One step forward and two steps back. That’s how I can only describe the team’s development when it comes to Love ‘Em and Weep. Ollie’s action in this film is very limited indeed, hardly sharing any screen time with Stan at all. Yet, neither is this a ‘Stan Laurel comedy’ either.
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The main starring role of this short was given to Mae Busch, who would become a regular supporting actor of the boys’ ‘true’ L&H comedies in the coming years. Another future regular James Finlayson also takes a major part in the film, playing the part of wealthy businessman Titus Tillsbury. Tillsbury enrolls the reluctant help of employee Stan to deal with an old flame (Busch), who has suddenly reappeared on the scene with an incriminating photo of them both together from years ago.
Stan typically makes a hash of trying to keep her away from Tillsbury’s house (and more importantly his wife) and chaos ensues on her arrival during a house party, at which a thickly mustachioed Ollie and his wife are in attendance. Ollie’s part is restricted merely to an amused witness to the scenes of mayhem and there is not an inkling of the familiar Ollie character in this film. Stan on the other hand seems really to be starting to hone his character. Building on the previous two films, Love ‘Em and Weep shows Stan’s trademark cry in full effect.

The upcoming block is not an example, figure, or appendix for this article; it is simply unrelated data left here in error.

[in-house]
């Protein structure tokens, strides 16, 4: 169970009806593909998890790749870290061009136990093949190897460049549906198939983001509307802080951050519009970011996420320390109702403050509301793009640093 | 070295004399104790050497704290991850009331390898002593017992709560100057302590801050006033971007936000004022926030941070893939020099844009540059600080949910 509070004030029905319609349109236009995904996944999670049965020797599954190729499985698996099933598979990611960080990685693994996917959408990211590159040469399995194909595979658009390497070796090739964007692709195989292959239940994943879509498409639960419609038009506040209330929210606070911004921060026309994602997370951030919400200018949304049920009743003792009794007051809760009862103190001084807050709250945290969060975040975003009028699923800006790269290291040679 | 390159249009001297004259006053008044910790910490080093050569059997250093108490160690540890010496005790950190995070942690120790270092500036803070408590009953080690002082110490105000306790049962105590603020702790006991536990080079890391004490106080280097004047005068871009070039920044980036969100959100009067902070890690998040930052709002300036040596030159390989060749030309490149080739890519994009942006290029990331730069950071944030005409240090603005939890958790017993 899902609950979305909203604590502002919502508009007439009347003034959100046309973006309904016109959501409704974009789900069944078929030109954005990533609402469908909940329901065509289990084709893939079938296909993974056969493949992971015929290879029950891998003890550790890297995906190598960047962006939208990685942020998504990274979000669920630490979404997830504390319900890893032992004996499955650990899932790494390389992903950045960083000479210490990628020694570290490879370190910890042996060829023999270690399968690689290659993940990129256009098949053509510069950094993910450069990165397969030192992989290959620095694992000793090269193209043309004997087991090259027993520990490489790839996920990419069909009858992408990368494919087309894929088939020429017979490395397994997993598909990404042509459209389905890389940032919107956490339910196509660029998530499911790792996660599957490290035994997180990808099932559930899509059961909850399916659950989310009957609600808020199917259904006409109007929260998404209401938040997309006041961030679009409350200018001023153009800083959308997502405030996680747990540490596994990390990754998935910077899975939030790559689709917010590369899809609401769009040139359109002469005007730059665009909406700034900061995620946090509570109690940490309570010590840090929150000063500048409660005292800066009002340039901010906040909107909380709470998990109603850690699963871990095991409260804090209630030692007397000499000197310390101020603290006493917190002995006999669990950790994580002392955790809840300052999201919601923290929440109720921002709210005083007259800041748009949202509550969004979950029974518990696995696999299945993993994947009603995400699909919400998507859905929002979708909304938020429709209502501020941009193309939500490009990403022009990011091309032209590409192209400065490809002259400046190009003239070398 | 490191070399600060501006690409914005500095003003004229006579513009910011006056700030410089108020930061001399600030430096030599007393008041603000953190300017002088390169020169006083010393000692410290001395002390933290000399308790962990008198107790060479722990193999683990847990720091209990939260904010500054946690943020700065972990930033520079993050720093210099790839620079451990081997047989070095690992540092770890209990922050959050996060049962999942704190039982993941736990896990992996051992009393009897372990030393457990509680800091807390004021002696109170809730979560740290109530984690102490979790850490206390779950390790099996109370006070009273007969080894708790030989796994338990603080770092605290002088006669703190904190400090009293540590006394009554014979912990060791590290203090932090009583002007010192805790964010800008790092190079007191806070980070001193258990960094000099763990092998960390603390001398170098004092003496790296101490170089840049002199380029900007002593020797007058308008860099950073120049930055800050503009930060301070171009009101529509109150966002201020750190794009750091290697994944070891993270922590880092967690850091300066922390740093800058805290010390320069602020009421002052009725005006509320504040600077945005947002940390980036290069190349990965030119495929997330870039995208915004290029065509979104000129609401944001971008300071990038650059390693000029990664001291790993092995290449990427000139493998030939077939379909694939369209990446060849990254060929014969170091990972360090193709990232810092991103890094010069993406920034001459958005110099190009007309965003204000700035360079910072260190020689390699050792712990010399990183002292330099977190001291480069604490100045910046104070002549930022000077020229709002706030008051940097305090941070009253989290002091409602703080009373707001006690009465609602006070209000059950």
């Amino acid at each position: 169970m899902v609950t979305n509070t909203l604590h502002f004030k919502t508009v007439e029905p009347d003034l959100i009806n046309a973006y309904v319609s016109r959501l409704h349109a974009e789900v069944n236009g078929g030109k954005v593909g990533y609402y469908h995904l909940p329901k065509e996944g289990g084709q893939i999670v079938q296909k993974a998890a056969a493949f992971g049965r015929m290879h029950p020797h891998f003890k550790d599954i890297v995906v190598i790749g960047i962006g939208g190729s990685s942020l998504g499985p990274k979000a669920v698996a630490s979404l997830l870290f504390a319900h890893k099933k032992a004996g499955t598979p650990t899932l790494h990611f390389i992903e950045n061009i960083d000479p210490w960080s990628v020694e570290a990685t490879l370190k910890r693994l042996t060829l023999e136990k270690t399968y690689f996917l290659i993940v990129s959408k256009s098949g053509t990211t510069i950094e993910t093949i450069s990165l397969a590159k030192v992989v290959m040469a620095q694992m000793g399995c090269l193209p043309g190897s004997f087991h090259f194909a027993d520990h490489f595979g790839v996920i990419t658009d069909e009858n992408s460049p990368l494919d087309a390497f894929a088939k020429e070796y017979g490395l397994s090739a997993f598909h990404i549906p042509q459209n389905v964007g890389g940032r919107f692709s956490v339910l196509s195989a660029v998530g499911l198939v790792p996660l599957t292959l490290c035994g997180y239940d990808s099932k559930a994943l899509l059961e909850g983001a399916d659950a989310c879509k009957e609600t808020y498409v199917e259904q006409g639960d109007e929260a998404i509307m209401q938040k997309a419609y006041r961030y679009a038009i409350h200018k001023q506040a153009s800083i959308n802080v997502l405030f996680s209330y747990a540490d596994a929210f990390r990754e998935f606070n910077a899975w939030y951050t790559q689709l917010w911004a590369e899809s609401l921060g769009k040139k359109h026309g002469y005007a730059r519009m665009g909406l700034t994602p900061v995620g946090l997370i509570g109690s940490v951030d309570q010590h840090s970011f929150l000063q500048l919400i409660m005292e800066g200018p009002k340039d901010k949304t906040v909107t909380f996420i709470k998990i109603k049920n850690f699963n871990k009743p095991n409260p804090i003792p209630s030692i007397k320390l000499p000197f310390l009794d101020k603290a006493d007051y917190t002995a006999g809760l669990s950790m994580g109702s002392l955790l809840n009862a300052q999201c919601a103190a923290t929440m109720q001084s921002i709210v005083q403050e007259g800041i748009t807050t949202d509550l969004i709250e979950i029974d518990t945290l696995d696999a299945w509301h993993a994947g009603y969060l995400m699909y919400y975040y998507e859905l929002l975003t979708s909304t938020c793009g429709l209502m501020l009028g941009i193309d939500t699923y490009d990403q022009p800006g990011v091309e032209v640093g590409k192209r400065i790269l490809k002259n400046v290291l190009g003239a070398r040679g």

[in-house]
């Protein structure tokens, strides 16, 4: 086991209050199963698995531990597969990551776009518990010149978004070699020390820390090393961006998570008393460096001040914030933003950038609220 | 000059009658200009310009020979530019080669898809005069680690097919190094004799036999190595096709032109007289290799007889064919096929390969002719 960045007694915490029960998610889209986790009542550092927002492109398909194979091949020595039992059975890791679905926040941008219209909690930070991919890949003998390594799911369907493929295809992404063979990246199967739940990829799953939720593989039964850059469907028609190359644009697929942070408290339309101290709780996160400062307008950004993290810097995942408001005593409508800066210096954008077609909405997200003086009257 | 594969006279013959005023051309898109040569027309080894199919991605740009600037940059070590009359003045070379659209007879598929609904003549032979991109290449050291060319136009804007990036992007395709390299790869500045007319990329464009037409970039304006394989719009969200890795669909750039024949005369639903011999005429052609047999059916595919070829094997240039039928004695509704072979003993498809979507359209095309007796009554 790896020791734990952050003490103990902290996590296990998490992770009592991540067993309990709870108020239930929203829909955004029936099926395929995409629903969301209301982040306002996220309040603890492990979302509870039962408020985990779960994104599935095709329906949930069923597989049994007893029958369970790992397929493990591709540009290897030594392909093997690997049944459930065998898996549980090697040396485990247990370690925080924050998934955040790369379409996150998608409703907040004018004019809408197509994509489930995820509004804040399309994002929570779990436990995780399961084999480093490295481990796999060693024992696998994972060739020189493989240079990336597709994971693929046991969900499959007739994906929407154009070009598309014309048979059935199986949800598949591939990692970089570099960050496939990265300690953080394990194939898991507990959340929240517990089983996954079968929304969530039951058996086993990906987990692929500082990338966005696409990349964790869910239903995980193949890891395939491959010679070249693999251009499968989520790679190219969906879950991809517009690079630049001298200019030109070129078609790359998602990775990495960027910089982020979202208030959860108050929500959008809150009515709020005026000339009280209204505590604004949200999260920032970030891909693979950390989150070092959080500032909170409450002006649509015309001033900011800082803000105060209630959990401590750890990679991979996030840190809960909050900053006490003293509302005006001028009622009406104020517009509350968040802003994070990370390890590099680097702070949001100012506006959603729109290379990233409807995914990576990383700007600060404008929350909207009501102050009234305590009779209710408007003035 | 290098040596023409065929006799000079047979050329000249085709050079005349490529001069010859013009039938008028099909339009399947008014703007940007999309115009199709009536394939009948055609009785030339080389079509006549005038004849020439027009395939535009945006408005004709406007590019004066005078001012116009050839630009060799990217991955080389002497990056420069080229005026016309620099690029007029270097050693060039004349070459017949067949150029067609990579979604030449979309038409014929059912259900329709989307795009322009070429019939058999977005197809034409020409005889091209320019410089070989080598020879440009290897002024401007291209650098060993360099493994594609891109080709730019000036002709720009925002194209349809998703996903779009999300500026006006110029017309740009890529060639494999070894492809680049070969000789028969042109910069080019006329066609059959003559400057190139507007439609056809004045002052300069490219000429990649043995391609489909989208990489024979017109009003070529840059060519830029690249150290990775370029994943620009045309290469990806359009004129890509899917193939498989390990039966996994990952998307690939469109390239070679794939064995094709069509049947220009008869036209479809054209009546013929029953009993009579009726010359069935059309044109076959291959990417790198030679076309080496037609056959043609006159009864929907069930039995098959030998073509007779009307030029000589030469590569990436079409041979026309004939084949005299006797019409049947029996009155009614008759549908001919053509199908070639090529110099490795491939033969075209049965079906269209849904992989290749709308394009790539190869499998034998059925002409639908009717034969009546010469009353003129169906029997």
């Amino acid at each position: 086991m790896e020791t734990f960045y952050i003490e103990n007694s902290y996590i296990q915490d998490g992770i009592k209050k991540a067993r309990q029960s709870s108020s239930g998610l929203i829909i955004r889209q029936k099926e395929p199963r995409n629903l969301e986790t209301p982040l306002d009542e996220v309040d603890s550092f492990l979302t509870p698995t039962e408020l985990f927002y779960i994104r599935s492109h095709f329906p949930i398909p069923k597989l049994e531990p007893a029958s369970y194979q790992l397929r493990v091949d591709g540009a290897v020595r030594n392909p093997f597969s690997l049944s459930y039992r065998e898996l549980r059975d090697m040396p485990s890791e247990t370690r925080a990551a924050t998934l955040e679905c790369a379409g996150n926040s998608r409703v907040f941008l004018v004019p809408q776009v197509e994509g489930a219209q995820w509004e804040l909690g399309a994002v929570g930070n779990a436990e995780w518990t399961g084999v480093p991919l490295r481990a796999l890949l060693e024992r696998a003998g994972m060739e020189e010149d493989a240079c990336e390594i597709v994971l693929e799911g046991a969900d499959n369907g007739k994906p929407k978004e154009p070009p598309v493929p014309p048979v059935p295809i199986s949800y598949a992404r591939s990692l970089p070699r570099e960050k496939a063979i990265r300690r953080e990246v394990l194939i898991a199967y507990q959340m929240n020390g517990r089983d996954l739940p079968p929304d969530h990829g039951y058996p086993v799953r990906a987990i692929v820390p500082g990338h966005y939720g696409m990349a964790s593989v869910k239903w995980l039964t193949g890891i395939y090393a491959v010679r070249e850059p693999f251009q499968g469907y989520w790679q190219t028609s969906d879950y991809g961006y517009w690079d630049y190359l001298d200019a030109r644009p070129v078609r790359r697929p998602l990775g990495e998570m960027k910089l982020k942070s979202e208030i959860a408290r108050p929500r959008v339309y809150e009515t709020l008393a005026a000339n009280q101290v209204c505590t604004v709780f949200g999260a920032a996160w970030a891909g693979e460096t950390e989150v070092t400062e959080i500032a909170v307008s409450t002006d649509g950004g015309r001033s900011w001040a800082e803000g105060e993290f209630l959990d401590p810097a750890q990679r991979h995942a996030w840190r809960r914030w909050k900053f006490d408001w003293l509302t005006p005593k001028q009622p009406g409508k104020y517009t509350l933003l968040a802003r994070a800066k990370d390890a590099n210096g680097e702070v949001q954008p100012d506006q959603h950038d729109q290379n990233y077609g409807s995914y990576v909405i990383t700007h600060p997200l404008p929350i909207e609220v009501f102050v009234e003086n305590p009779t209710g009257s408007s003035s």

This is not a bad film. It has some funny moments, I particularly like the part where Stan falls down the stairs after entering The Pink Pup. Shame not to see more of Ollie, but hey-ho!Along with James Finlayson and Mae Busch, this film also has the first appearance in a L&H film of Birmingham born Charlie Hall, playing the role of Tillsbury’s butler. Hall would go on to appear in 47 of the boys’ films.
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